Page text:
05
Aug
10

How Bad Is Music File Sharing? – Part 7

In their working paper Curien and Moreau (2005) proposed a model of the music industry under “piracy” in which they took into account quality, variety, as well as price adjustments and showed that P2P file sharing networks could have a positive impact on the music industry as whole (recorded and live music as well as complimentaries such as ringtones). However, record companies bear almost all of the negative effect, whereas artists rather benefit from it, since royalties are often the smallest amount of their income, whereas “piracy” tends to boost live performances.

The authors considered music industry as a monopoly. The industry incurs 3 types of cost: (1) production costs; (2) promotion costs; (3) distribution costs of CDs. Especially the distribution of CDs mainly generate fixed costs, whereas variable costs tend to be zero. The consumer has a “subjective quality” for a given variety of music and a willingness to pay for the preferred music. Two effects have to be considered: First, a positive influence of perceived quality on demand; second, a demand sensitivity to the relevance of supply, as willingness to pay is a decreasing function of the distance between the consumer’s ideal variety and the actual supplied variety. Willingness to pay is measused by Curien/Moreau by the maximal expenditure the consumer is prepared to make for her/his music consumption – buying either CDs or concert tickets as well as ancillary goods. Thus, the consumer’s budget is split between music purchases, concert tickets, and ancillary goods. In addition, the authors also consider a sampling effect of music downloading on concert ticket purchases.

In the following, the authors model the recorded music market, the industry’s as well as artists’ revenues, and deduct a profit maximizing strategy for the music industry’s firms. The following propositions were derived (Curien and Moreau 2005: 13-17):

  1. The internalization rate of live-shows has a positive impact on quality, diversity, and profit, whereas the “piracy” rate has a negative impact.
  2. “Piracy” systematically leads to lowering CD prices, whereas internalizing part of live music revenue may lead to increasing price, as long as the rate of internalization is low enough. The best strategy for the industry is to augment price together with quality. If, however, the share of concert revenues increases, optimal strategy is then to lower the price of recorded music in order to generate more consumer surplus and more live music revenues.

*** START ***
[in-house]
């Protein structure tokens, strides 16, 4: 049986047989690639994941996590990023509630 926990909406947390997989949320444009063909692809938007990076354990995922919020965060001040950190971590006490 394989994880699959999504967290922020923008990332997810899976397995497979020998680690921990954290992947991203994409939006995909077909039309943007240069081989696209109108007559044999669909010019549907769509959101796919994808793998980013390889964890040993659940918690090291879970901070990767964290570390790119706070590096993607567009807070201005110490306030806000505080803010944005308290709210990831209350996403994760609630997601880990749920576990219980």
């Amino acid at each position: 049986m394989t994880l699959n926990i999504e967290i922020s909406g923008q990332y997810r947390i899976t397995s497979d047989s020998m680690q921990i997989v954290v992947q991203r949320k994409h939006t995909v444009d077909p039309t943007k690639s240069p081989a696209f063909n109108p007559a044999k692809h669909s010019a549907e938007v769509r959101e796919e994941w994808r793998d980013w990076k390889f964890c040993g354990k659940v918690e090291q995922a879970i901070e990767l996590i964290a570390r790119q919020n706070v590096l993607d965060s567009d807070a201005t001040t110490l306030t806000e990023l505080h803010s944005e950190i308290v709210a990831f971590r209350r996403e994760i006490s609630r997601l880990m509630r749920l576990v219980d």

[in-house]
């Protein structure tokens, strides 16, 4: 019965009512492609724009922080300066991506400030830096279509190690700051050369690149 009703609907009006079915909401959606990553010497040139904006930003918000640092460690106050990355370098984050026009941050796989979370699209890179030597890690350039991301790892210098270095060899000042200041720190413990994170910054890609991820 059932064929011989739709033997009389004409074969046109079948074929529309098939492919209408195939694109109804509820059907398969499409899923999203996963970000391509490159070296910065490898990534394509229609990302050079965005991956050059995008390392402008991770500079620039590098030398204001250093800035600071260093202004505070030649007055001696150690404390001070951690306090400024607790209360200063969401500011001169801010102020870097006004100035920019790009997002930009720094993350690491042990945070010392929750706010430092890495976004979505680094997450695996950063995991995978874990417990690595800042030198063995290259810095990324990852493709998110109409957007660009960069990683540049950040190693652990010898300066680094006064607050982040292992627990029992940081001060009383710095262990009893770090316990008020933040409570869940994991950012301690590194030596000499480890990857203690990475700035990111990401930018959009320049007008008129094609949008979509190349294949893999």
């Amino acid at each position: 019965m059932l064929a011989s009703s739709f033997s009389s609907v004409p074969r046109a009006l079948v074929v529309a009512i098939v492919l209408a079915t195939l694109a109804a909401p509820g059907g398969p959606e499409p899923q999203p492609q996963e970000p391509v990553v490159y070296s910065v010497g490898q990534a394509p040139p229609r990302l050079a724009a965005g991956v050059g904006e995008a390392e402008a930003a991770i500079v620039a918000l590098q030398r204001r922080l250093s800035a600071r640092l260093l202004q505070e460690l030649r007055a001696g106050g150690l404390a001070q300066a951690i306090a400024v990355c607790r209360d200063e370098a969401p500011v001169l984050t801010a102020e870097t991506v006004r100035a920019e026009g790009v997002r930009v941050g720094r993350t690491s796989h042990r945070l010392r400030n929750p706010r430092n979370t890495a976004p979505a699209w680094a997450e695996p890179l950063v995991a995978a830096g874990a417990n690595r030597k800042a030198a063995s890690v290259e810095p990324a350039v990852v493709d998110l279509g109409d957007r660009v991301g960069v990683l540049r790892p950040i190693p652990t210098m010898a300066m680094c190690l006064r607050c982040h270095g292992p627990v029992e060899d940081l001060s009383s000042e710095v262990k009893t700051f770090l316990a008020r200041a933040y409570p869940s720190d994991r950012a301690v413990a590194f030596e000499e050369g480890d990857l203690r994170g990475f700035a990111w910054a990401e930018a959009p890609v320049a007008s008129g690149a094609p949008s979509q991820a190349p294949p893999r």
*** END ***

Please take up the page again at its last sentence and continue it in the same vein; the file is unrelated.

3. Provided that the live music sector is large enough, the industry is better off with “piracy” and compensating for internalization.
  4. As long as the size of the live performance market is lower than that of the recorded market, artists are better off keeping all revenues in a world of “no-piracy”. If the concert sector becomes more important, the artists benefit from sharing some revenue with the industry.
  5. In the world of “piracy”, in which the whole music market is displaced towards live music, artists benefit if they share their revenues with the industry.
  6. If the live market is large enough, artists always gain from sharing revenues with the industry.
  7. If there is initially no “piracy”, the artists have no interest in sharing their revenues at all. When P2P file sharing emerges, the strategic game between artists and record industry leads to an equilibrium, where the industry is worse off than initially and the artists may be better off if the live sector is large enough. In this situation, the firms have an incentive to integrate vertically.
  8. If recorded and live music markets are vertically integrated and controlled by majors, profits could be redistributed from artists to the industry.

The authors, therefore, concluded from the model that “(…) record companies should better try to accommodate piracy by exploiting one of its main features: its ability to ensure a large scale diffusion of music at a very low cost” (Curien and Moreau 2005: 20). If they are vertically integrated with the live music sector, the majors could improve their profits by allowing free downloads of music from their webpages, and therefore they should implement a global licence.

 

References

Curien, Nicolas and François Moreau, 2005, The Music Industry in the Digital Era: Towards New Business Frontiers? Working paper, Laboratoire d’Econométrie, Conservatoire National des Arts et Métiers Paris. February 9, 2005.

 

In the next part of the file sharing series two papers – a theoretical and an empirical one – of Martin Peitz and Patrick Waelbroeck will be discussed, which came to different conclusions.

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